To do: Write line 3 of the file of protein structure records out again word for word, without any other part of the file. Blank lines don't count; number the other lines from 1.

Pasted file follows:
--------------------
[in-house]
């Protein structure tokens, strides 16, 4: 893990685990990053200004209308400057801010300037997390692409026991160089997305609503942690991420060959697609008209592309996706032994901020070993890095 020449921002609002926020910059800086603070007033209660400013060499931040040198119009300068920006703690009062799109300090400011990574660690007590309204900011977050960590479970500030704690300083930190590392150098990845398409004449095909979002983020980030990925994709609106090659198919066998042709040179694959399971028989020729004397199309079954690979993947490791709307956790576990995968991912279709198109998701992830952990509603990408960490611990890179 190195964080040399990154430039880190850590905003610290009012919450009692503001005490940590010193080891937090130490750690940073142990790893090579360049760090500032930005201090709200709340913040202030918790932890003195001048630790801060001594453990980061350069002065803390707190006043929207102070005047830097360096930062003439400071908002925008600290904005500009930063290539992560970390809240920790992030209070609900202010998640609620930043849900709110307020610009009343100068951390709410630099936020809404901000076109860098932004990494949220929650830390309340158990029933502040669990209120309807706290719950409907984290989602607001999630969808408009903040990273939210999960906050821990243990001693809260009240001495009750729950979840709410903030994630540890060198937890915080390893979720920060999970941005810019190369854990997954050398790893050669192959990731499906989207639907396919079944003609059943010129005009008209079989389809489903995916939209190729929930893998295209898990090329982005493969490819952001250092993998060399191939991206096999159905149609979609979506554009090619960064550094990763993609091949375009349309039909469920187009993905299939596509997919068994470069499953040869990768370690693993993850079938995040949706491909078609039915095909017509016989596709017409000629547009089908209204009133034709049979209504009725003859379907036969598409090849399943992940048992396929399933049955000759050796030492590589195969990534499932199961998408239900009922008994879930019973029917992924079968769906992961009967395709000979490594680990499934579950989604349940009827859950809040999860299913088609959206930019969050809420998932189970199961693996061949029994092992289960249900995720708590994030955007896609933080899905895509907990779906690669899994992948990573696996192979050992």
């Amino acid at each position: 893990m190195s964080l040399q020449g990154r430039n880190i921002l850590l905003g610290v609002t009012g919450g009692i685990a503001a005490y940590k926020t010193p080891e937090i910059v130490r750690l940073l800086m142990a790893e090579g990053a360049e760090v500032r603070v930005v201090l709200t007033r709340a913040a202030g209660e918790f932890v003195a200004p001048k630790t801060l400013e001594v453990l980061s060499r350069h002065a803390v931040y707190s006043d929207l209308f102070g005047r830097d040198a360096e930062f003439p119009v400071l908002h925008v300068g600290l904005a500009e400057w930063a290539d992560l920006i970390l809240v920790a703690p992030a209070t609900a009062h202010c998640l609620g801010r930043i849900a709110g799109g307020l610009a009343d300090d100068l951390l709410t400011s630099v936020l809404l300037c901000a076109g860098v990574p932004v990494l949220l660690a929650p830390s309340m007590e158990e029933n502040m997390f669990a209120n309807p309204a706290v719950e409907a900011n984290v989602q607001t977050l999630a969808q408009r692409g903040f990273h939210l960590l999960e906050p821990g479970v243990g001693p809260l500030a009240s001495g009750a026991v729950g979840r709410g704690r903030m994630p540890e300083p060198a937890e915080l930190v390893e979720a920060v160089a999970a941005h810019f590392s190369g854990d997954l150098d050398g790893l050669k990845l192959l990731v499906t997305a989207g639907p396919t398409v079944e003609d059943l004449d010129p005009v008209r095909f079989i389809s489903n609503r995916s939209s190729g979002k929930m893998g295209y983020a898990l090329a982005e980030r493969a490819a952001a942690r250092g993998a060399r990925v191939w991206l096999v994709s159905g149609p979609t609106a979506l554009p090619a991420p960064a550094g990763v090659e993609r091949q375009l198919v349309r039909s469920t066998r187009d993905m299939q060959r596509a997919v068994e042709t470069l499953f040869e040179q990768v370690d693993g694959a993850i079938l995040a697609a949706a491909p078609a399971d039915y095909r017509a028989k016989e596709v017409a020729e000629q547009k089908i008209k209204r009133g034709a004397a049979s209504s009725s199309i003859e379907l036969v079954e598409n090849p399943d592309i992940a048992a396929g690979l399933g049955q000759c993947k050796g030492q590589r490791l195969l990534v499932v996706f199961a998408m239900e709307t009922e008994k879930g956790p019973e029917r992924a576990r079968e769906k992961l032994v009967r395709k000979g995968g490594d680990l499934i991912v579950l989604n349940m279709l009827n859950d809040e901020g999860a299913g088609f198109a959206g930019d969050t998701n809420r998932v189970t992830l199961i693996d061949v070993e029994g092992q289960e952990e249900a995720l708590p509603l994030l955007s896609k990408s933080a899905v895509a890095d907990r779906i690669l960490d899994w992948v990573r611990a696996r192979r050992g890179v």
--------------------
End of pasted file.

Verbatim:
């Amino acid at each position: 893990m190195s964080l040399q020449g990154r430039n880190i921002l850590l905003g610290v609002t009012g919450g009692i685990a503001a005490y940590k926020t010193p080891e937090i910059v130490r750690l940073l800086m142990a790893e090579g990053a360049e760090v500032r603070v930005v201090l709200t007033r709340a913040a202030g209660e918790f932890v003195a200004p001048k630790t801060l400013e001594v453990l980061s060499r350069h002065a803390v931040y707190s006043d929207l209308f102070g005047r830097d040198a360096e930062f003439p119009v400071l908002h925008v300068g600290l904005a500009e400057w930063a290539d992560l920006i970390l809240v920790a703690p992030a209070t609900a009062h202010c998640l609620g801010r930043i849900a709110g799109g307020l610009a009343d300090d100068l951390l709410t400011s630099v936020l809404l300037c901000a076109g860098v990574p932004v990494l949220l660690a929650p830390s309340m007590e158990e029933n502040m997390f669990a209120n309807p309204a706290v719950e409907a900011n984290v989602q607001t977050l999630a969808q408009r692409g903040f990273h939210l960590l999960e906050p821990g479970v243990g001693p809260l500030a009240s001495g009750a026991v729950g979840r709410g704690r903030m994630p540890e300083p060198a937890e915080l930190v390893e979720a920060v160089a999970a941005h810019f590392s190369g854990d997954l150098d050398g790893l050669k990845l192959l990731v499906t997305a989207g639907p396919t398409v079944e003609d059943l004449d010129p005009v008209r095909f079989i389809s489903n609503r995916s939209s190729g979002k929930m893998g295209y983020a898990l090329a982005e980030r493969a490819a952001a942690r250092g993998a060399r990925v191939w991206l096999v994709s159905g149609p979609t609106a979506l554009p090619a991420p960064a550094g990763v090659e993609r091949q375009l198919v349309r039909s469920t066998r187009d993905m299939q060959r596509a997919v068994e042709t470069l499953f040869e040179q990768v370690d693993g694959a993850i079938l995040a697609a949706a491909p078609a399971d039915y095909r017509a028989k016989e596709v017409a020729e000629q547009k089908i008209k209204r009133g034709a004397a049979s209504s009725s199309i003859e379907l036969v079954e598409n090849p399943d592309i992940a048992a396929g690979l399933g049955q000759c993947k050796g030492q590589r490791l195969l990534v499932v996706f199961a998408m239900e709307t009922e008994k879930g956790p019973e029917r992924a576990r079968e769906k992961l032994v009967r395709k000979g995968g490594d680990l499934i991912v579950l989604n349940m279709l009827n859950d809040e901020g999860a299913g088609f198109a959206g930019d969050t998701n809420r998932v189970t992830l199961i693996d061949v070993e029994g092992q289960e952990e249900a995720l708590p509603l994030l955007s896609k990408s933080a899905v895509a890095d907990r779906i690669l960490d899994w992948v990573r611990a696996r192979r050992g890179v």